The multi-trunked, hairy palm on the
right was the one to be removed.
However, I couldn't move into my flat straight away and so was happy that pharmacist Fleur was able to offer me temporary accommodation at her lovely home in Suffolk Park, south Byron.
It was a wonderful stay with the only slight disconcercion coming from her two cockatiels.
You had to be ready, as at any moment, the male bird, Chico, would suddenly feel the need for company and land on your head.
So with a gardener on the premises Fleur asked me to cut down a palm tree that had been bugging her.
I said 'I would' and we headed out to appraise the job.
Happy to be able to pay for my accommodation with contra work, I set to and removed the palm.
As I was working, and as I watched the pile of green refuse grow from the cutting, I mused 'there must be a way' to make use of this rapidly building pile of green waste.
The waste pile only half formed.
So I worked away and eventually came up with a plan.
This particular garden is in a very exposed position at the top of a ridge line and very dry, so I decided to use the trunks of the palm to make a border for the garden, and the leaves of the fronds as mulch.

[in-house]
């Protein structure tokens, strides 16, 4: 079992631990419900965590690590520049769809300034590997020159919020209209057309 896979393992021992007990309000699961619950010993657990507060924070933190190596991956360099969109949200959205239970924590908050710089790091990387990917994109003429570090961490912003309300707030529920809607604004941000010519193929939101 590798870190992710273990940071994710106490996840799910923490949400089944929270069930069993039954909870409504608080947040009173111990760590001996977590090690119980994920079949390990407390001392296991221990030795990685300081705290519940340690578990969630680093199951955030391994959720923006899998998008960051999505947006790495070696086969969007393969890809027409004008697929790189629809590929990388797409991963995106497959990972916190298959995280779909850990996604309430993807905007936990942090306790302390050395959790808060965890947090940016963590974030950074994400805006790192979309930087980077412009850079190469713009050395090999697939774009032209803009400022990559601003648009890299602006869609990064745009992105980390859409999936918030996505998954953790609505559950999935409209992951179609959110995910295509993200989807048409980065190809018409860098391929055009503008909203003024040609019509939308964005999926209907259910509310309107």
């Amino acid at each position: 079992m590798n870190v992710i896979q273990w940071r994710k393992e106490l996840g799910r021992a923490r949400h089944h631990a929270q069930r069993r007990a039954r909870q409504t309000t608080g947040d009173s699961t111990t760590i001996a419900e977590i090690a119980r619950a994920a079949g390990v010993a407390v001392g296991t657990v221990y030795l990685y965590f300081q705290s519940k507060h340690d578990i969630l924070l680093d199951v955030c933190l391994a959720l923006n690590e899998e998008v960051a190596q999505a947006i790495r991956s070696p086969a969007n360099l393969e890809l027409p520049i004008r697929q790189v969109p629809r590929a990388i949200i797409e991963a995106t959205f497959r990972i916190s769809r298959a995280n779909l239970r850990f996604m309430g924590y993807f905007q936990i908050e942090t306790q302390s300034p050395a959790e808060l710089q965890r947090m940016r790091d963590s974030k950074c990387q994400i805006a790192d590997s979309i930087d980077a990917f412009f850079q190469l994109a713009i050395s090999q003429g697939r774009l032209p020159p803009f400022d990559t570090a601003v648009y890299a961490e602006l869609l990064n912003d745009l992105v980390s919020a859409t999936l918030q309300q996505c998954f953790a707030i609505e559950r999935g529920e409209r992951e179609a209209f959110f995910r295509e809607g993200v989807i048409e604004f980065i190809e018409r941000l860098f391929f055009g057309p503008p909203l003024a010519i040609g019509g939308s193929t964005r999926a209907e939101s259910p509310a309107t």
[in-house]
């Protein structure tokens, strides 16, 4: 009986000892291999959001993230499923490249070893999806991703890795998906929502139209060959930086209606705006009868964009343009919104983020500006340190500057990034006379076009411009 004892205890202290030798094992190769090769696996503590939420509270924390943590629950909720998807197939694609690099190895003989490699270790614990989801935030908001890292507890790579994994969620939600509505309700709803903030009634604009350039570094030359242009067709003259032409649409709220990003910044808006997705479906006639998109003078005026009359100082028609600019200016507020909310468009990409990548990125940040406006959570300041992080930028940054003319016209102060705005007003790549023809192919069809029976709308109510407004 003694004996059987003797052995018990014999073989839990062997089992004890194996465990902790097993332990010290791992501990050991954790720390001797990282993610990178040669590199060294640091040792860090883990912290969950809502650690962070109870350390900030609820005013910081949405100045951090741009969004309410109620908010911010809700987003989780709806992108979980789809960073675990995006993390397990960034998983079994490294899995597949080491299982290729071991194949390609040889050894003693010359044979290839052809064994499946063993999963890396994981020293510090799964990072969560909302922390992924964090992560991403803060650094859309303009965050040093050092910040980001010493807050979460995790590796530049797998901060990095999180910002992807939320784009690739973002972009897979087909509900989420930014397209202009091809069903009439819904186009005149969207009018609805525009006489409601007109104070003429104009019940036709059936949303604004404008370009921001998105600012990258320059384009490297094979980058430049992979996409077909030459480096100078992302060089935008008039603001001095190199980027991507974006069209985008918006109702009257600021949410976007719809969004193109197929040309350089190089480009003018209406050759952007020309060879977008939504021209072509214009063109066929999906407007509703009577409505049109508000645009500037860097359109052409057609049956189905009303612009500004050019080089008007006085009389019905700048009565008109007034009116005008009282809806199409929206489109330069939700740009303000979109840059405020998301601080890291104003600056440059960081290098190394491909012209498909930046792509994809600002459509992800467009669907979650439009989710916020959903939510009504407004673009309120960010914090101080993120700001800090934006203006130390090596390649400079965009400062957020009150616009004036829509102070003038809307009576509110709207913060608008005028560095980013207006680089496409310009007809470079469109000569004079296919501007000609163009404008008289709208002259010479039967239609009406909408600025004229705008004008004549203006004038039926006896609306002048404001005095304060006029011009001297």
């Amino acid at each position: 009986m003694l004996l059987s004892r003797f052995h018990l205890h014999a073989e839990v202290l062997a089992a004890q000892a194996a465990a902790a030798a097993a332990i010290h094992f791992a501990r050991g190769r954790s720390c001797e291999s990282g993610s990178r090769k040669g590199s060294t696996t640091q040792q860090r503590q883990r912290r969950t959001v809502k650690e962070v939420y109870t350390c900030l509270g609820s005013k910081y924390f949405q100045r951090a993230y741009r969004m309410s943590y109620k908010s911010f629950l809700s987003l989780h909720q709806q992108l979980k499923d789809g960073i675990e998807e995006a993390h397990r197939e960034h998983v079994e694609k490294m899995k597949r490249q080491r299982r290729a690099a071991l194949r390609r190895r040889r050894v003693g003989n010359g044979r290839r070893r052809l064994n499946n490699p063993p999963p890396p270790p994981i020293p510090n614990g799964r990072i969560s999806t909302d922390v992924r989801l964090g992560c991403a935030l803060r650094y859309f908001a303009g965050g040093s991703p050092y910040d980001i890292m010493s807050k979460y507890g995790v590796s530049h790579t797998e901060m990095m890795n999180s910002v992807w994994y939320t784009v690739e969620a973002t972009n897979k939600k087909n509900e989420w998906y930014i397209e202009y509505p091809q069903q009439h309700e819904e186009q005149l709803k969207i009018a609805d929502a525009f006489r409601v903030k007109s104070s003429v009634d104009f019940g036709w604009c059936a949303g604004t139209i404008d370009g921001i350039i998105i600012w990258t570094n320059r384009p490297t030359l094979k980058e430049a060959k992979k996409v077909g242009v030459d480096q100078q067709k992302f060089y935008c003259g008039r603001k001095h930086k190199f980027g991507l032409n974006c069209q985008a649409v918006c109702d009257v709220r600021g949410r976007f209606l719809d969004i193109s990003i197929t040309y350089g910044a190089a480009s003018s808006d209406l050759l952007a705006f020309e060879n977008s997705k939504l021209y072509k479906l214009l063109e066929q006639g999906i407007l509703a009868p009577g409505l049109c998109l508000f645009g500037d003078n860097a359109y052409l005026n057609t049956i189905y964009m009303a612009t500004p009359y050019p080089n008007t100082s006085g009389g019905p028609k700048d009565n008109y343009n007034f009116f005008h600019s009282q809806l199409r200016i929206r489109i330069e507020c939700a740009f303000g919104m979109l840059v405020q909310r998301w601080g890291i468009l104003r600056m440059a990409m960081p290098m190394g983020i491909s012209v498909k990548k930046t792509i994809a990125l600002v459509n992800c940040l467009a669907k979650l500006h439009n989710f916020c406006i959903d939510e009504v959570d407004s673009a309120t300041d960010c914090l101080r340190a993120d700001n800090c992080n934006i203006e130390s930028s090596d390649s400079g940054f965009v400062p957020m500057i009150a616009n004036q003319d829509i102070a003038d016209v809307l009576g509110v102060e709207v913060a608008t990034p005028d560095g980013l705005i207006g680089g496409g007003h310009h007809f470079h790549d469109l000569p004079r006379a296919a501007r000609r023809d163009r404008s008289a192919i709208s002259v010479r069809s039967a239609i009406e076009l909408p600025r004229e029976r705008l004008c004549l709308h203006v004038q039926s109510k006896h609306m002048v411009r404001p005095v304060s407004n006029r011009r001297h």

Palm fronds are of little or no use for nutrient, but would provide good cover, enabling moisture retention, which on the sand dune that is Suffolk Park, is vital.
The tedious process of stripping palm fronds.
NB: "Bare soil is death", is another Permaculture tenet.
So with the palm cut down, I then began the process of stripping nearly 500 palm fronds of their leaves to get a ground cover.
I can't say it was the most stimulating time I spent in the garden, but I've spent plenty of time doing worse.
Luckily for Fleur though there was no surf in the Bay at this time and so I worked away, frond by frond, and covered the surface of the garden bed.
The fruiting body of the palm, I cut each time I found one and stuck it in the cut off base of the former palm, and to my delight, birds began coming in and eating the fruits as I worked, so the garden had had an eco-bonus for the local wildlife as well.
In the end I was happy for several reason a) I'd been able to "pay" some rent, b) I had covered some bare soil, c) the local bird life had benefited, and d) it had cost Fleur nothing.
the next phase will be to plant in among this ground cover, with Fleur favouring a Mulberry tree.
I agree with the choice as anything that is productive, e.g a food bearing plant, is always a better choice in this modern world of ever narrowing margins of viability for our eco-systems.
NB: On that topic, Fleur didn't plant the palms, they were there when she got there.
Job done: The trunks of the palm made the
border and the leaves of the same plant
provided ground cover. The fruiting bodies made a colourful feature.
So with my gardening done and the birds fed, eventually the day came when it was time for me to finally take possession of my new flat.